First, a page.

Mary Kay v. Weber , 601 F.Supp.2d 839 (2009)

Does the sale of Mary Kay products by a terminated distributer infringe on the company's trademark?


The Court held that, because the products were expired, they were not subject to the first sale doctrine, and consequently infringed on the company's trademark. Weber was unsuccessful as a Mary Kay distributor and stopped purchasing Mary Kay products from the company. To dispose of her excess inventory, she started an EBay store. The store was successful enough that she began purchasing extra Mary Kay products from other unsuccessful distributors. Mary Kay sued, alleging trademark infringement by using the Mary Kay name. Weber claimed that she was protected by the first sale doctrine, which allows the subsequent sale of an unaltered product by the initial purchaser. The court held that the first sale doctrine did not protect Weber because the majority of her products were expired, and expired products could not be considered unaltered for the purpose of the first sale doctrine. Because the products were expired, their use might impair the value of the Mary Kay brand.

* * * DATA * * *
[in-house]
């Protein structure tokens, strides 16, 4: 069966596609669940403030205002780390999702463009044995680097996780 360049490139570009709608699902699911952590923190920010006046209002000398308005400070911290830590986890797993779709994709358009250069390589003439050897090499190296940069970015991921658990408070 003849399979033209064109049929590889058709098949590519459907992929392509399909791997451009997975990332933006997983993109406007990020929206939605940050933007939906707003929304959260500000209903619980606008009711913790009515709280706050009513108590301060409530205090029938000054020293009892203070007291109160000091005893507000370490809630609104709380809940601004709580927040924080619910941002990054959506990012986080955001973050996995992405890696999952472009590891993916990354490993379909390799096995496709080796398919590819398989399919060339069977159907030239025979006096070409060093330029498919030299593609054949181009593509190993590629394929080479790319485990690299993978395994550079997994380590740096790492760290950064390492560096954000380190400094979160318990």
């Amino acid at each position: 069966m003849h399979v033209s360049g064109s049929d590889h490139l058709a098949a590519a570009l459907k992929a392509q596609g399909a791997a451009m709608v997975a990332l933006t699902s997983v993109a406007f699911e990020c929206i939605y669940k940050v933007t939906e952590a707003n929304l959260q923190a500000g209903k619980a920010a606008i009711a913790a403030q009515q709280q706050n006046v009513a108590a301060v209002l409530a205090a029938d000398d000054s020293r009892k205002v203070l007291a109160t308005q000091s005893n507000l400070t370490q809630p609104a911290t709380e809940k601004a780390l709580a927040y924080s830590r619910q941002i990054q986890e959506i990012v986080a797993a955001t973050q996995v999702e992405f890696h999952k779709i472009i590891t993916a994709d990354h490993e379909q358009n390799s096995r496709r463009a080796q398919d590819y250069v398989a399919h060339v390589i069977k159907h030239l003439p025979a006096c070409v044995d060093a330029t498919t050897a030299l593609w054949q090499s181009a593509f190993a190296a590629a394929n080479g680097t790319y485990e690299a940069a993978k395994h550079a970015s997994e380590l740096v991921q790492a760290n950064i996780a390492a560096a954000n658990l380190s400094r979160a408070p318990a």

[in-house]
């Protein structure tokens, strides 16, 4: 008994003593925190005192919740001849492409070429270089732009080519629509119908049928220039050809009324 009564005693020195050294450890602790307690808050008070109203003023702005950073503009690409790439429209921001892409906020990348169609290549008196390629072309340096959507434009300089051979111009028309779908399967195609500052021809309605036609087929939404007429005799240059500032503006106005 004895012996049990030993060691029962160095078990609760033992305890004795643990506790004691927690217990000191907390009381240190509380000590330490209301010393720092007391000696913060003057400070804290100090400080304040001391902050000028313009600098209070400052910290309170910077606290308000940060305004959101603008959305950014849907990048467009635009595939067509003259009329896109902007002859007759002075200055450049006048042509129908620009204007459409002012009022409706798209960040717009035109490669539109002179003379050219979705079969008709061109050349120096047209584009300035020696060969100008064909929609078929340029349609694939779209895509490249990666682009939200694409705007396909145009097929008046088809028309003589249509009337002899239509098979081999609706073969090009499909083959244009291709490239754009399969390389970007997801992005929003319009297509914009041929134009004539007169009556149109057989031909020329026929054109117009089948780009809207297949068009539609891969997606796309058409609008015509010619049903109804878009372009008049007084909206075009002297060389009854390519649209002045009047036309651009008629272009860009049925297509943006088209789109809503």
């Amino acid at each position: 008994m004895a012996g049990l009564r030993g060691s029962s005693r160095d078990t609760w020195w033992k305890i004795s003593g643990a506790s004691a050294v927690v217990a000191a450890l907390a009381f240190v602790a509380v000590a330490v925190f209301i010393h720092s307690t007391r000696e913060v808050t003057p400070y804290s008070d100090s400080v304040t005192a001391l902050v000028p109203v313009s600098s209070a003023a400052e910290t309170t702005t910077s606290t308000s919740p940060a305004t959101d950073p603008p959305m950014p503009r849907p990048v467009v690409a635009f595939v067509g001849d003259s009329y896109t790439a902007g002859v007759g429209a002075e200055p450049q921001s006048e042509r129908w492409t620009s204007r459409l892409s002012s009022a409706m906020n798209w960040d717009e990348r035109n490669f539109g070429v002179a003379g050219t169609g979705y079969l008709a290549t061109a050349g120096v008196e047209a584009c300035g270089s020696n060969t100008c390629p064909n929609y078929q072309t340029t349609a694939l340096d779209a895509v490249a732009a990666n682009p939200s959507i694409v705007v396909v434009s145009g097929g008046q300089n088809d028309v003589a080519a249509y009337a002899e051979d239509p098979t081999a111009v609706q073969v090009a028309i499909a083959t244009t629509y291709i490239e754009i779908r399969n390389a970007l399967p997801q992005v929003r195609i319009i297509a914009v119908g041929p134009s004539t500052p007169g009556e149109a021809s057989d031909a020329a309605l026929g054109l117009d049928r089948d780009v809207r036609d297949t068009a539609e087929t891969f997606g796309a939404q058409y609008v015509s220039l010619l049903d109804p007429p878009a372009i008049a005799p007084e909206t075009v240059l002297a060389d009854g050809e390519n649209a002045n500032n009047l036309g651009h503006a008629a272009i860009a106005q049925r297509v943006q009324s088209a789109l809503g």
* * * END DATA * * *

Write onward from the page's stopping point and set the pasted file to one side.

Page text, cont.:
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Published In: Civil Procedure Updates, MLM / Direct Sales Updates, MLM Consulting / Network Marketing Updates

Reference Info:Federal, 5th Circuit, Texas | United States

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